Light and Dark Elemental Skylanders Playsets

8 Overall Score
Characters: 9/10
Levels: 6/10
Toys: 9/10

These sets are not only cool in their own right, the two new elements add to a Skylanders rulebook that has essentially been the same for the past four years.

The 3DS levels provided with the two playsets are only slightly more fun than being the middle man in a three-segment human centipede. Ummm... I take that back. The centipede would probably be more fun.

I’ve been a Skylanders fan for, well, ever. The commercials for Spyro’s Adventure and the toys-to-life mechanic four or five years ago caught my interest big time, and there I was on launch day, waiting in line to get the Wii and 3DS games and a whole mess of figures. Little did I know, this single purchase would not only compel me to buy all 20 or so toys for that game, it would see me amassing 100 percent complete toy collections for Giants and Swap Force, the Skylanders’ first two sequels. With a wife, baby and mortgage, I made the decision to hold off on Skylanders: Trap Team. I finally broke down in late November, snatching up all the Trap Teams toys I could (I’ve got a complete set – as far as what has been released – for Trap Team now, too). I thought I was out, but they pulled me back in. How? Not only the addition of two new elemental powers, bringing the number from eight to 10, but also that the details behind those little question marks remained an abject mystery for a long three-to-four months.

Which brings us to this review for both the Light and Dark expansion packs. There are really a few things you need to know before going any further: Bad news first: The expansion packs are expensive, like Disney Infinity expensive, at a whopping $30. So you’ll be spending $60+ to get the two new characters, Knight Light and Knight Mare, a light or dark element trap and either the Midnight Museum or Sunscraper Spire. The catch is, though, you CAN NOT finish Trap Team with 100% completion with these items. You can’t fill out the Skylander roster, you can’t get all the hats and treasure because special warp gates only react if a Trap Master of the appropriate element toy approaches them (Light and Dark are no exception). You’ll only be two levels in before you see the first of these gates, so it is annoying right off the bat. Finally, if you are trying to fill out a captured villain roster, you’ll have to wait even longer – the only Light and Dark traps available are included in these packs (GameStop just put out a Light trap with an exclusive villain, bringing the total to three). Three traps available + eight Light/Dark villains = I bet some kids had a disappointing Christmas last month. At least when Pokemon tells you to “catch ‘em all,” they are courteous enough to make that actually possible from the minute you start the game.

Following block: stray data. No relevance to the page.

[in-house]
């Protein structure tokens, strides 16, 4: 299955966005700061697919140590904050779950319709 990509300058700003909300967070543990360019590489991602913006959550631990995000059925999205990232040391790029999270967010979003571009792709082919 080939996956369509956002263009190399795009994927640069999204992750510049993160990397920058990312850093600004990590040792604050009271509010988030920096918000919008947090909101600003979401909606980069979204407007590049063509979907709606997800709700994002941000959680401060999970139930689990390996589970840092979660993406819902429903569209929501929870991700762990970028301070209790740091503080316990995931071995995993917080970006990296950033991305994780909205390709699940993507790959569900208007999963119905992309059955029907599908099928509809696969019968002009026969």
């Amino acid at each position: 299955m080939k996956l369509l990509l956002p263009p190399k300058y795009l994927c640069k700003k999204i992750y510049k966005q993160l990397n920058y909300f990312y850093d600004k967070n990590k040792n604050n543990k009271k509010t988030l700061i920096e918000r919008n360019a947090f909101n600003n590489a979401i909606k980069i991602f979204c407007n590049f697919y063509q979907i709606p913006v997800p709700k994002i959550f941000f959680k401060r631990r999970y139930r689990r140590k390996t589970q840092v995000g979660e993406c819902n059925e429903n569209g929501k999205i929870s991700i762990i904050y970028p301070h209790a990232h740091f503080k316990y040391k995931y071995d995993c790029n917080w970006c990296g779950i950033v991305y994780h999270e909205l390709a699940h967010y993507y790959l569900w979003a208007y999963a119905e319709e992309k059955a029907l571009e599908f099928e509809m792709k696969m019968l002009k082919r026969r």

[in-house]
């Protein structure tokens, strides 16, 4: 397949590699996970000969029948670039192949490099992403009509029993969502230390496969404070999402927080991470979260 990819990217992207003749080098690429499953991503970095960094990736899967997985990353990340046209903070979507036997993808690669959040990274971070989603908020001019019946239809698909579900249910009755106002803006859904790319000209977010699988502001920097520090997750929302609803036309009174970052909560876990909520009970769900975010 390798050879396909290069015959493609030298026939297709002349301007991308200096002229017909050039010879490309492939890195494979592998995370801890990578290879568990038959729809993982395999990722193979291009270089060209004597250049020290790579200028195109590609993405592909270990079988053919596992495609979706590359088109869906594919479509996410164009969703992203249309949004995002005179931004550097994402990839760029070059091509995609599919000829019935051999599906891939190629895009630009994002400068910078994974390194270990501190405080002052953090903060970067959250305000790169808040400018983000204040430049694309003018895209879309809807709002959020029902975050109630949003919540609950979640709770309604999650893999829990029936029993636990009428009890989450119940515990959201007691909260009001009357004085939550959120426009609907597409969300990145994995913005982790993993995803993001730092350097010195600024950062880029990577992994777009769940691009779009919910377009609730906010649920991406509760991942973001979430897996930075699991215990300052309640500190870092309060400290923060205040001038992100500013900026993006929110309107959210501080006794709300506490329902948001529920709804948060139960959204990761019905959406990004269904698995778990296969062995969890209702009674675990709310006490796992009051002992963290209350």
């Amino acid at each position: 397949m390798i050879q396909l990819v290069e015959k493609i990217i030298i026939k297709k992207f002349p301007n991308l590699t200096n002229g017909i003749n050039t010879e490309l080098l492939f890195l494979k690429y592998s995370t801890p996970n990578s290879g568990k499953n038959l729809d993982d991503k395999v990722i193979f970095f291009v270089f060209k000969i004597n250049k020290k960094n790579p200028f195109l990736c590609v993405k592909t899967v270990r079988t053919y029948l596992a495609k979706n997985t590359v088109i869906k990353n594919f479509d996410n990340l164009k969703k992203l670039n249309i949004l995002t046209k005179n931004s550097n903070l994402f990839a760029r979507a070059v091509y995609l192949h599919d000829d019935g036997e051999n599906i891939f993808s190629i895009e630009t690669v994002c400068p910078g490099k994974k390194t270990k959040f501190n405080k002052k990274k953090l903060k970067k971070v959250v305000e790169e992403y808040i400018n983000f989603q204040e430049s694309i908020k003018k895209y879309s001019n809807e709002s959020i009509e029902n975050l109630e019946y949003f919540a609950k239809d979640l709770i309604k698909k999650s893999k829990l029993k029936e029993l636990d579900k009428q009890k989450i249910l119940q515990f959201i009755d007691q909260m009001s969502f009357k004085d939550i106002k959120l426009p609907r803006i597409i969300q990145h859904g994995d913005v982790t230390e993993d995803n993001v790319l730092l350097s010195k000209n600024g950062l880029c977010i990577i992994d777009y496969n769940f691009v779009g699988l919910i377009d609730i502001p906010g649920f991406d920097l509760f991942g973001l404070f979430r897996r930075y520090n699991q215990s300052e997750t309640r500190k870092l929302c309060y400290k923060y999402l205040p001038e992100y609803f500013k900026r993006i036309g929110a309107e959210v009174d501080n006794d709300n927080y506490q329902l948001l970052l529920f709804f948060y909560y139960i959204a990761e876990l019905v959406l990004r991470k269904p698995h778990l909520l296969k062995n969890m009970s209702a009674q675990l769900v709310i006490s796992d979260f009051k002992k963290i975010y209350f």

As a serious fan of anything Skylanders and an Internet user, you probably knew I’d start with the downside of the Light and Dark packs; no one has said anything nice on the Internet about anything, animal, vegetable or mineral, for a decade or so now. So let’s break the mold and go over what makes these sets so worthy of recommendation. The new Trap Masters, Knight Mare (Dark) and Night Light (Light) are two of the best when it comes to this game’s design, just slightly behind Wallop; a giant angel man with enormous wings and a massive blade or a half man/half horse with a giant sword. The enclosed level pieces (Midnight Museum, Sunscraper Spire) are nicely detailed, and the Spire even lights up on the Portal of Power! The third item you get is a Light or Dark trap. I personally don’t care much what a particular trap looks like. The ones in these packs are neat, though quickly become an annoyance when you catch one villain and reach another with no second trap to use and no indication of when Activision will get them to store shelves.